What’s Wrong With Riding Animals?
Travellers often visit India to appreciate our renowned wildlife, but many are horrified to learn that thousands of elephants in the country are held captive and kept in chains .
An inspection authorised by the Animal Welfare Board of India of elephants used for rides at Amber Fort near Jaipur, Rajasthan, revealed that emaciated elephants with painful foot problems were forced to give rides, housed on concrete floors, and sometimes chained with spiked hobbles. Handlers even pierced some animals’ sensitive ears and drilled holes into their tusks, maiming them for life. The inspection also found that many owners had invalid ownership certificates, so their confinement and use of the animals were in apparent violation of Indian animal-protection laws. Visually impaired elephants and even those who tested reactive for tuberculosis were also used there.
Beaten and Battered
Trainers threaten elephants with heavy sticks or other weapons to keep them afraid and compliant. One tourist visiting Amber Fort filed an official cruelty complaint after witnessing handlers assault an elephant for 10 minutes.
Flouting the Law
Even though The Wildlife (Protection) Act, 1972, prohibits the capture of elephants, these sacred animals are torn away from their families in nature, beaten into submission, and made to carry tourists against their will. Elephants are highly social animals who, in nature, spend their entire lives with their families. They walk up to 50 kilometres per day to forage for food, work together to solve problems, and rely on the wisdom, judgement, and experience of their eldest relatives.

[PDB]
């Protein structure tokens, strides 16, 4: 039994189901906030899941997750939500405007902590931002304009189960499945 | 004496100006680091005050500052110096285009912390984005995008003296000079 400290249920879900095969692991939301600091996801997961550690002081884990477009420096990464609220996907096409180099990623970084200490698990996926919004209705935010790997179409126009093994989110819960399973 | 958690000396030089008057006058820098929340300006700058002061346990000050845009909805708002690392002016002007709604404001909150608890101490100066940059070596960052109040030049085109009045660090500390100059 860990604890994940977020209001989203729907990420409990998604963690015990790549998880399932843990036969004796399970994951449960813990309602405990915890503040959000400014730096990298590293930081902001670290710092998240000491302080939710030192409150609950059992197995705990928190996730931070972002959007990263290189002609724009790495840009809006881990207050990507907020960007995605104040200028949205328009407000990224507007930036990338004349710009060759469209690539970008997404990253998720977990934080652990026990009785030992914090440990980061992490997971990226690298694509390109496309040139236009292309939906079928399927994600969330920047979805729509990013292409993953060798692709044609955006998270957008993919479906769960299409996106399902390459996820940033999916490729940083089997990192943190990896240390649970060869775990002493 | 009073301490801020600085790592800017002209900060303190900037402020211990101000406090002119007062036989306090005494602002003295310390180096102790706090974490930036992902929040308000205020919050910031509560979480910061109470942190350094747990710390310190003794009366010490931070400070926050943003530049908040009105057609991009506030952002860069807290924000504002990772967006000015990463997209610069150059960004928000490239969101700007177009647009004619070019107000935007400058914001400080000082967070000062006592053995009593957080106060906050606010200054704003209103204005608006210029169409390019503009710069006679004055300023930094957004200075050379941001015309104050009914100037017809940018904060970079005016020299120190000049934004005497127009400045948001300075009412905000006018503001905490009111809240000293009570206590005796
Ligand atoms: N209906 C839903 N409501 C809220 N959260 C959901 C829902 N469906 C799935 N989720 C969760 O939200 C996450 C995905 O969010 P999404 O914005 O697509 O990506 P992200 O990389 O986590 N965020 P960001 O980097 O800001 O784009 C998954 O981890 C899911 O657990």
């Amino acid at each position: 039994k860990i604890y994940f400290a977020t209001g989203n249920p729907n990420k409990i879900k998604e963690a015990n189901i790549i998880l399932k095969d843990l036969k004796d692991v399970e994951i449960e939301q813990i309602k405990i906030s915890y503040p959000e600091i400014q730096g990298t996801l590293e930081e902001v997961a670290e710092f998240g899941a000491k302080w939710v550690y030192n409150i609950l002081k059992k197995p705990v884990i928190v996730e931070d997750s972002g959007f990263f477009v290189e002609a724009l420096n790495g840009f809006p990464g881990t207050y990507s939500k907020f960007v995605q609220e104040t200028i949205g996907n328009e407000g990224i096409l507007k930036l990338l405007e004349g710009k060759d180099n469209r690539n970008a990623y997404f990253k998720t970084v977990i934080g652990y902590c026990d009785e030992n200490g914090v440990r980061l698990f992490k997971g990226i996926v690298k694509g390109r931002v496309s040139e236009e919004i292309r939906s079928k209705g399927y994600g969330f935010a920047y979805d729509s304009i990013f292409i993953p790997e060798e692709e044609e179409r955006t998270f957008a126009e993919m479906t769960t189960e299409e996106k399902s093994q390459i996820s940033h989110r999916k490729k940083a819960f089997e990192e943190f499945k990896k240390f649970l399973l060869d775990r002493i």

What You Can Do
Camel Joy Rides
Camels are often taken out of their desert homes, beaten, and forced to pull carts and carry people for entertainment. Ride operators often ignore the animals’ most basic needs. Camels are commonly housed with no shelter from the elements and not provided with adequate food. They’re forced to carry riders all day long in the blazing sun with few breaks for rest and water. Many become emaciated, exhausted, and ill.
These camels are also forced to wear heavy and ill-fitting saddles that can chafe and leave them with abrasions. Left untreated, the sores can grow progressively more painful and often develop into acute infections.
Horses Need Help, Too
During India’s wedding season, rented horses work nearly non-stop – from early morning until late at night – going from one ceremony to the next. In addition to being bombarded with noise from blasting trumpets, pounding drums, and exploding firecrackers, many horses endure painful barbed, spiked bits, which are used to keep them compliant. Although banned, such torture devices are widely used.
With the help of the Delhi Police, PETA India conducted an enforcement drive in which more than 50 spiked bits were confiscated.
Celebrate in Style
If you’re planning your special day, pledge to ride in an antique car, on a motorcycle, or in any other animal-free vehicle.